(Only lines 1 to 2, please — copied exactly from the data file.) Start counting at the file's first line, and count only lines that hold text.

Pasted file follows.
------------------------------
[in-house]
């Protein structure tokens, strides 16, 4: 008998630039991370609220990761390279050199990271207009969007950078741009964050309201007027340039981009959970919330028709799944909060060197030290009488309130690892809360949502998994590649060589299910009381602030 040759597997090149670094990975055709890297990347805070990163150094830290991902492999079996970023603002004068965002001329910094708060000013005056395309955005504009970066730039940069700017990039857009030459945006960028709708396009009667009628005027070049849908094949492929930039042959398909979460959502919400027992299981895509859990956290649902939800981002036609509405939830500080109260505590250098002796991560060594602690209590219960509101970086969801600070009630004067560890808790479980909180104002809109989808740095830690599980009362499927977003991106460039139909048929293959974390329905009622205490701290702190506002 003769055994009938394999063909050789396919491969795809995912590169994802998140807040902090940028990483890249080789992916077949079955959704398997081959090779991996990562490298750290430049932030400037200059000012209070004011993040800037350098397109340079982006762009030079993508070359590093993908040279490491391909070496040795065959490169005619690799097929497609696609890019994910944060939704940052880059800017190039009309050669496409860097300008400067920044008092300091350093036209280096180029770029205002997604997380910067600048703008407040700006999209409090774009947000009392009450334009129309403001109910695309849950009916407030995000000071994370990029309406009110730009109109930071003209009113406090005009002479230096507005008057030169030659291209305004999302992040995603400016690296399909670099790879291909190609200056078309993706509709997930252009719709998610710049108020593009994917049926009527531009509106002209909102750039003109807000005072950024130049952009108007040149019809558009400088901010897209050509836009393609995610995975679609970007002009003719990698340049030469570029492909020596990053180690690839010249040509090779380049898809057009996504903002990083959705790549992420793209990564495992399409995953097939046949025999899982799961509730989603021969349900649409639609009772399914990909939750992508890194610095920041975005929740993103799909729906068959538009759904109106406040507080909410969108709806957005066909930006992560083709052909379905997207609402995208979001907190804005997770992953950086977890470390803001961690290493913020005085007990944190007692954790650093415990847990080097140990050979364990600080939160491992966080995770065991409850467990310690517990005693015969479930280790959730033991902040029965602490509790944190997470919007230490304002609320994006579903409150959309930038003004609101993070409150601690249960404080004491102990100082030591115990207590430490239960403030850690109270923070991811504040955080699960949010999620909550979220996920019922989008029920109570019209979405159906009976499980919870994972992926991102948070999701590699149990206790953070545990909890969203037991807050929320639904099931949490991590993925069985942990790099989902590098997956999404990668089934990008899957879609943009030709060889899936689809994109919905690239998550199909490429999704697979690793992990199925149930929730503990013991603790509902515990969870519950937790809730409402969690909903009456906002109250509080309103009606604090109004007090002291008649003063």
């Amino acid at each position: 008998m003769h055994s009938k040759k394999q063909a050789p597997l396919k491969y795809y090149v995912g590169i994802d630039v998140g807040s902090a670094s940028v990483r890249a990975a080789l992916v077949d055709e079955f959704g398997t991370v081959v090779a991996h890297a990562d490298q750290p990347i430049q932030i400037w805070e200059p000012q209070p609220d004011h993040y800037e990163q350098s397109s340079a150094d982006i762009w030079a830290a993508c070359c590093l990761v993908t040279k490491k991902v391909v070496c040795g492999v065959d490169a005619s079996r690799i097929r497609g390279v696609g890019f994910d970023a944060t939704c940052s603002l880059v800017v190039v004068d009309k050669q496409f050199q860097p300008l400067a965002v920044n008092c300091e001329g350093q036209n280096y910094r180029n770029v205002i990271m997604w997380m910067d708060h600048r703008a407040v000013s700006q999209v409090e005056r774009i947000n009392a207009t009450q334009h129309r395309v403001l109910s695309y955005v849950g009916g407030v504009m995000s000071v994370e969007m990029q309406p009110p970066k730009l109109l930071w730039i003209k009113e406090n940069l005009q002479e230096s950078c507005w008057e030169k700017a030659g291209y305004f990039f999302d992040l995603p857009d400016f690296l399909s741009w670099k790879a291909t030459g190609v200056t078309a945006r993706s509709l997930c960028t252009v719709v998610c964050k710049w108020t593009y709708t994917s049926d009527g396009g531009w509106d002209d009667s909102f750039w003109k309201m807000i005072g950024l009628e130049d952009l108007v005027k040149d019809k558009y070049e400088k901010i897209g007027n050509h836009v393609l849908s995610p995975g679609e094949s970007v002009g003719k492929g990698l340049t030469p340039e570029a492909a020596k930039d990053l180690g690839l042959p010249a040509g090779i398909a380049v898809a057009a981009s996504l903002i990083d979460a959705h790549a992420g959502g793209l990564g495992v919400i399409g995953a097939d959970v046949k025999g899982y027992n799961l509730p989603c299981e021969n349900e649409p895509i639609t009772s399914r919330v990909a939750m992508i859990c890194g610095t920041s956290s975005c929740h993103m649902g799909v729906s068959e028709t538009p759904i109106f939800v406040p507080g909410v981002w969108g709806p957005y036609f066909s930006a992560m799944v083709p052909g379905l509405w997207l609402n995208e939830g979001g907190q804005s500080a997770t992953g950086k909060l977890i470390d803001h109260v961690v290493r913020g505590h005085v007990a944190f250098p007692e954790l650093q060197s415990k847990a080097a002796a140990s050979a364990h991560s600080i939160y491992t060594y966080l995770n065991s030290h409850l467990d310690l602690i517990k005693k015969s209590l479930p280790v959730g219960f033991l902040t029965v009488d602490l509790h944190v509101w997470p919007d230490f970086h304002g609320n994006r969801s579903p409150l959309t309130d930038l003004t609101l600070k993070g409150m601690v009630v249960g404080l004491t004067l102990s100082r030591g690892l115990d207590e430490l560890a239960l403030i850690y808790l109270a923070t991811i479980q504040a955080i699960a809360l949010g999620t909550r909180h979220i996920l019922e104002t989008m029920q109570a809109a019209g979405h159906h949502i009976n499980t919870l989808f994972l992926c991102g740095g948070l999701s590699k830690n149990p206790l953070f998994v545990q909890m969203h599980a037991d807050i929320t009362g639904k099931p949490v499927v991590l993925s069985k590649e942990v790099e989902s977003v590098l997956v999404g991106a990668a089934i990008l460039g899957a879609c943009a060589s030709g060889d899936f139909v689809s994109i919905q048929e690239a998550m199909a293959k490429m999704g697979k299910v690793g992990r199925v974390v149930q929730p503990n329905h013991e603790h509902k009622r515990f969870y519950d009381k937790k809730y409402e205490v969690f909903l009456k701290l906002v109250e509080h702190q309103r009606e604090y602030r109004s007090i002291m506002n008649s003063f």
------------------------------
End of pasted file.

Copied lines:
[in-house]
């Protein structure tokens, strides 16, 4: 008998630039991370609220990761390279050199990271207009969007950078741009964050309201007027340039981009959970919330028709799944909060060197030290009488309130690892809360949502998994590649060589299910009381602030 040759597997090149670094990975055709890297990347805070990163150094830290991902492999079996970023603002004068965002001329910094708060000013005056395309955005504009970066730039940069700017990039857009030459945006960028709708396009009667009628005027070049849908094949492929930039042959398909979460959502919400027992299981895509859990956290649902939800981002036609509405939830500080109260505590250098002796991560060594602690209590219960509101970086969801600070009630004067560890808790479980909180104002809109989808740095830690599980009362499927977003991106460039139909048929293959974390329905009622205490701290702190506002 003769055994009938394999063909050789396919491969795809995912590169994802998140807040902090940028990483890249080789992916077949079955959704398997081959090779991996990562490298750290430049932030400037200059000012209070004011993040800037350098397109340079982006762009030079993508070359590093993908040279490491391909070496040795065959490169005619690799097929497609696609890019994910944060939704940052880059800017190039009309050669496409860097300008400067920044008092300091350093036209280096180029770029205002997604997380910067600048703008407040700006999209409090774009947000009392009450334009129309403001109910695309849950009916407030995000000071994370990029309406009110730009109109930071003209009113406090005009002479230096507005008057030169030659291209305004999302992040995603400016690296399909670099790879291909190609200056078309993706509709997930252009719709998610710049108020593009994917049926009527531009509106002209909102750039003109807000005072950024130049952009108007040149019809558009400088901010897209050509836009393609995610995975679609970007002009003719990698340049030469570029492909020596990053180690690839010249040509090779380049898809057009996504903002990083959705790549992420793209990564495992399409995953097939046949025999899982799961509730989603021969349900649409639609009772399914990909939750992508890194610095920041975005929740993103799909729906068959538009759904109106406040507080909410969108709806957005066909930006992560083709052909379905997207609402995208979001907190804005997770992953950086977890470390803001961690290493913020005085007990944190007692954790650093415990847990080097140990050979364990600080939160491992966080995770065991409850467990310690517990005693015969479930280790959730033991902040029965602490509790944190997470919007230490304002609320994006579903409150959309930038003004609101993070409150601690249960404080004491102990100082030591115990207590430490239960403030850690109270923070991811504040955080699960949010999620909550979220996920019922989008029920109570019209979405159906009976499980919870994972992926991102948070999701590699149990206790953070545990909890969203037991807050929320639904099931949490991590993925069985942990790099989902590098997956999404990668089934990008899957879609943009030709060889899936689809994109919905690239998550199909490429999704697979690793992990199925149930929730503990013991603790509902515990969870519950937790809730409402969690909903009456906002109250509080309103009606604090109004007090002291008649003063």